Arrow-right Camera
Go to e-Edition Sign up for newsletters Customer service
Subscribe now

This column reflects the opinion of the writer. Learn about the differences between a news story and an opinion column.

Opinion >  Column

Getting There: As traffic backs up and becomes unsafe on Highway 195, transit planners search for an off-ramp

It was hard to hear Ryan Stewart over the din of traffic passing seemingly on all sides.

Stewart was standing over Interstate 90, across from a pair of Highway 195 bridges, below the Y-shaped railroad viaducts spanning Latah Creek, and on the Fish Lake Trail bridge, talking about the enormous need – and cost – of improving the transportation infrastructure and flow at the increasingly busy interchange.

“There’s recognition that something’s going to have to happen,” said Stewart, the Spokane Regional Transportation Council’s principal transportation planner and the manager of a new study that aims to figure out what that “something” might be.

And if you want to know why something needs to happen at the junction of I-90 and Highway 195, Spokane County Commissioner Al French says you can easily see for yourself.

“If folks don’t understand the need, all they have to do is be at the intersection of 90 and 195 between 7:30 and 8:30 a.m. on a weekday,” French said.

A resident of Eagle Ridge, one of the proliferating developments that have come to the Highway 195 corridor over the past two decades, French said he’s found himself waiting south of 16th Street, some 20 blocks away from the interchange, in a line of cars, all trying to get to the on-ramp.

“I know that backup is real, because I’ve had to sit in it,” French said.

French and Stewart are far from alone in their knowledge of how big the problem is and how urgent a fix is.

Just last week, a city of Spokane hearing examiner told a developer that a planned 98-home subdivision can only include 20 homes until the Washington State Department of Transportation makes improvements to Highway 195.

But according to WSDOT, the burden of dealing with traffic issues in the area should not be the department’s to bear alone. In fact, Mike Gribner, administrator of the department’s Eastern Region, says the city made “commitments” to start improving the area road system some 15 years ago – improvements that would have gotten ahead of the problems that now threaten to stifle development in the area.

Gribner traces the origins of those commitments to the early 1990s, when WSDOT allowed the city to extend sewer infrastructure in the department’s right of way to allow for the initial major development of the then-rural area.

Then in 1999, soon after that sewer line was laid and work on Eagle Ridge began, an engineering study described a number of potential changes designed to alleviate future congestion, including adding interchanges at Hatch, Meadowlane, Thorpe and Cheney-Spokane roads and building two new frontage roads. One of those roads would have traveled from Lindeke Street down to Cheney-Spokane Road following the Fish Lake Trail right of way, said Inga Note, senior traffic planning engineer for the city of Spokane. A second frontage road was planned to run from Eagle Ridge Boulevard to Hatch Road.

Of those proposals, only the Cheney-Spokane interchange is a reality, though a J-turn was also added at Thorpe road.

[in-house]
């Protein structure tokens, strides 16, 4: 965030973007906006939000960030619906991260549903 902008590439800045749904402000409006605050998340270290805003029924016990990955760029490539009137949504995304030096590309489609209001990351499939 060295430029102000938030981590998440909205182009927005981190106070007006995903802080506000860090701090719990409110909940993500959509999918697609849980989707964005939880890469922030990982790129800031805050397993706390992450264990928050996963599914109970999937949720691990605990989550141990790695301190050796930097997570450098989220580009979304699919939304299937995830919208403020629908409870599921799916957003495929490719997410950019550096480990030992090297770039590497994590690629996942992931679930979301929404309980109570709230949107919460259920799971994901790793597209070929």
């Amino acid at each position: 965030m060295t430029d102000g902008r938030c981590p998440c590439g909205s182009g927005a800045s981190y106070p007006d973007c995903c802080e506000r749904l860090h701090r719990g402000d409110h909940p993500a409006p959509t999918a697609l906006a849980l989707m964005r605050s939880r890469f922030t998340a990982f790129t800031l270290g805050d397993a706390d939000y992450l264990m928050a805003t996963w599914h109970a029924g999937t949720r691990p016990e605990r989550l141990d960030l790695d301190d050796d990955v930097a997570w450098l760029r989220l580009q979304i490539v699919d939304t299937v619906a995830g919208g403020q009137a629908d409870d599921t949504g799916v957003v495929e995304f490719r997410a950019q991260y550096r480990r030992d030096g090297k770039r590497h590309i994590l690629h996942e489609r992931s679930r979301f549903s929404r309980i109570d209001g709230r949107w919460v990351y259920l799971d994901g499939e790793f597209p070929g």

Whether those 1999 proposals were possibilities or obligations depends who you ask.

Note said they were informal and that, while “everyone was in agreement” that it would be good to pursue the improvements, funding never materialized.

“All the money in the region has gone to other projects like building the North Spokane Corridor,” Note said. “So it’s not something that’s been a high enough priority at the state level to put funding to it.”

But Gribner disagrees, saying it was the city’s job to take the lead on the projects. He said “there were ongoing commitments that the city of Spokane should have honored and WSDOT should have been able to rely on, including city of Spokane’s comprehensive plan, letters and conversations between WSDOT and city of Spokane leadership.”

“Now, those things didn’t get built for the most part, and we find ourselves several years later with a bigger problem and we need to address it,” Gribner said.

That’s something Gribner and Note do agree on: that the important thing now is to move forward and make those solutions – or something similar – a reality.

While Gribner says there’s still capacity on Highway 195 itself, it’s the road’s connections that are the big problem. Foremost among those connections – and problems – is the road’s eastbound on-ramp to I-90.

He says between 21,000 and 22,000 vehicles get on the interstate at that interchange each day, with about 10% of that during the peak morning and evening commute.

Last year, WSDOT installed Spokane’s first ramp meter in an effort to ease issues with vehicles entering I-90 eastbound from the Highway 195 on-ramp. That signal directs drivers to either stop or go as they enter the interstate, regulating the frequency of merging vehicles and aiming to improve the flow of traffic.

But the “ramp meter is not a solution, it’s simply managing the connection there,” Gribner said.

Solving the interchange issues would entail not only improving the on-ramp, which doesn’t meet current design standards, but also widening at least one of the aging interstate bridges crossing Latah Creek. And widening the eastbound bridge would, in turn, affect the Maple Street off-ramps, requiring them to be redesigned and rebuilt in a braided pattern.

All together, the fix is a mindbogglingly expensive and long-term prospect, one that will likely cost “in the $450 million range,” according to Gribner.

A project that expensive would have “to become a political and public priority” and would have to compete with other major projects statewide before the funds would be allocated, Gribner said. So far, WSDOT doesn’t even have the funding available to design such a project.